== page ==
I think the competitive nature of role playing games is an additional attraction for men, making it more appealing as a communal fandom.
There are, in general, very few gay men who are involved in SF/F fandom. Of course, there are other gay or queer spaces that fulfill many of the same social functions that fandom provides for many people. (Instead of needing to attend a con in order to get dressed up as a warrior princess or their favorite Klingon, gay men have plenty of opportunities to indulge their sartorial whims: aside from simply going out to a club in the latest styles and fashions, gay men can head over to a leather bar dressed up in chaps and a harness, or in a military uniform if that's how their fetish runs, whenever the fancy strikes them. And that's not to mention the unbridled exuberance of gay pride marches and the outlandish outfits and costumes many queers choose to wear...) (And of course, the ones who still need more venues in which to dress up become costume designers for some local theater group or start a clothing label... ;->)
There are also plenty of SF or Fantasy themes within gay male culture--books, comics, etc.--that doesn't ever cross over to the genre world. Gay vampire novels, queer super heroes, erotic space comics, etc. all of which taking for granted that the audience is comprised of primarily gay men who'll catch all the gay-subculture-specific references, without needing to explain them.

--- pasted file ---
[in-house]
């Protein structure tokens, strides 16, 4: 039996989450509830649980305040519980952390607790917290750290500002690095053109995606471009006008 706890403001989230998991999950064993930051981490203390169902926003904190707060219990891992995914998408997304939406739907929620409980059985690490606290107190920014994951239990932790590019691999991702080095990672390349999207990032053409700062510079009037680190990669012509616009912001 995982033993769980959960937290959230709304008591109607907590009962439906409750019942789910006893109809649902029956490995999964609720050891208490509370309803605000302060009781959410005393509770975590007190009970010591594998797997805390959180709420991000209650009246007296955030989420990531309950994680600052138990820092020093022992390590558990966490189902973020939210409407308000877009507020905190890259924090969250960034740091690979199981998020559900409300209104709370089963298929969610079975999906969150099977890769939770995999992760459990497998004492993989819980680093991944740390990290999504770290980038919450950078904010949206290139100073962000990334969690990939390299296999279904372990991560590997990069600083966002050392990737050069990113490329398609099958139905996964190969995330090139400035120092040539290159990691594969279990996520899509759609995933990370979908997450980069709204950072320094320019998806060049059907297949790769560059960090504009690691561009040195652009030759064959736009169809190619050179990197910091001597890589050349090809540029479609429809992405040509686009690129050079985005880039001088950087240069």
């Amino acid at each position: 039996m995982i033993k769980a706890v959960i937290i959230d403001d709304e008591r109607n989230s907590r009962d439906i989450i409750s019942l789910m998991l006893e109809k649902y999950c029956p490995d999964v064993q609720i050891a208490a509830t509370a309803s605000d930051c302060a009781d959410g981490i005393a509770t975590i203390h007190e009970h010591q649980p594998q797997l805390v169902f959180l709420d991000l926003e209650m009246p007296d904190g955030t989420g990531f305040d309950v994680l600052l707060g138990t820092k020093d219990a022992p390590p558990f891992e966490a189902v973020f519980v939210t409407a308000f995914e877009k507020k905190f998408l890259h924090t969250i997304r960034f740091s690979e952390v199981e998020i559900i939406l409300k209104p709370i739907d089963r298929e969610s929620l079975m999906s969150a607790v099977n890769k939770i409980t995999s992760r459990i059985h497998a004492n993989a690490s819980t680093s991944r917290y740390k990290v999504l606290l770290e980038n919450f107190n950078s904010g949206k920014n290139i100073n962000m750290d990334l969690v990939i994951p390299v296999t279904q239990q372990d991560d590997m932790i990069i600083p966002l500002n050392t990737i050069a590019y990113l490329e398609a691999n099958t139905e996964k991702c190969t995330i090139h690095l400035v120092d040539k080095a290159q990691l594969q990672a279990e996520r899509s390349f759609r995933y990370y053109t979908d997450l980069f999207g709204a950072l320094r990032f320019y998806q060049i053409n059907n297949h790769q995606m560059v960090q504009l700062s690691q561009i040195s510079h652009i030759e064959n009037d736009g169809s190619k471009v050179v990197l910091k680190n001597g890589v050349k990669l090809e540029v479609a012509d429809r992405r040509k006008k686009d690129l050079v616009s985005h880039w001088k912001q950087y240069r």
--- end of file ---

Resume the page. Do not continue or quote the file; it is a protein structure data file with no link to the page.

This is the same sort of shared-experience that slash-writers depend upon: that their readers have watched/read the show/book in question and are therefore familiar with the basic characters, concepts, etc. So a slash-writer doesn't have to explain, for instance, who Starsky and Hutch are, and the fact that they shouldn't ordinarily (in the rules of the orthodox show) be having sex with one another... The reader already knows all that, and many other details besides.
Where are the [gay] men, and what are they reading? As mentioned above, many of them are not reading. Especially not the ones who prefer other forms of media. Back when I was coming out, books (and queer bookstores) were major elements in gay community, coming out, etc.
Nowadays, there are so many representations of gay life on TV, gay men don't have to look to books to find their own lives and realities reflected in culture.
I'm running out of steam, so will just stop here, even though there were half a dozen other points I meant to get to. Another post. And if there are specific things you want to know more about, or which I didn't explain sufficiently above, just let me know in a comment and I'll try and tackle in another post.